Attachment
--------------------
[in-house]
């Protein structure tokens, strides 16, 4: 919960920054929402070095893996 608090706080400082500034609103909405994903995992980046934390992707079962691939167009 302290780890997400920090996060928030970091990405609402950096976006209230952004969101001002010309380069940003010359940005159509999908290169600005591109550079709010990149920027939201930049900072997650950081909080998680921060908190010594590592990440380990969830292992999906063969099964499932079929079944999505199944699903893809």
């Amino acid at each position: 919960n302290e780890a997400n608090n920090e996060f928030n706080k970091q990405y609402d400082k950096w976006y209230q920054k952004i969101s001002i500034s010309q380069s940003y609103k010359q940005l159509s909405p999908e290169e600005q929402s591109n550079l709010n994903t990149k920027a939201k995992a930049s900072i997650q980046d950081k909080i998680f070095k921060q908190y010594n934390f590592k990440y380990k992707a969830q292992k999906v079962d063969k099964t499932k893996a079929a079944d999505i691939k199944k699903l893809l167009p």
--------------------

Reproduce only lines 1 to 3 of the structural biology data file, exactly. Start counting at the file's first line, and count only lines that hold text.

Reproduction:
[in-house]
């Protein structure tokens, strides 16, 4: 919960920054929402070095893996 608090706080400082500034609103909405994903995992980046934390992707079962691939167009 302290780890997400920090996060928030970091990405609402950096976006209230952004969101001002010309380069940003010359940005159509999908290169600005591109550079709010990149920027939201930049900072997650950081909080998680921060908190010594590592990440380990969830292992999906063969099964499932079929079944999505199944699903893809």
């Amino acid at each position: 919960n302290e780890a997400n608090n920090e996060f928030n706080k970091q990405y609402d400082k950096w976006y209230q920054k952004i969101s001002i500034s010309q380069s940003y609103k010359q940005l159509s909405p999908e290169e600005q929402s591109n550079l709010n994903t990149k920027a939201k995992a930049s900072i997650q980046d950081k909080i998680f070095k921060q908190y010594n934390f590592k990440y380990k992707a969830q292992k999906v079962d063969k099964t499932k893996a079929a079944d999505i691939k199944k699903l893809l167009p």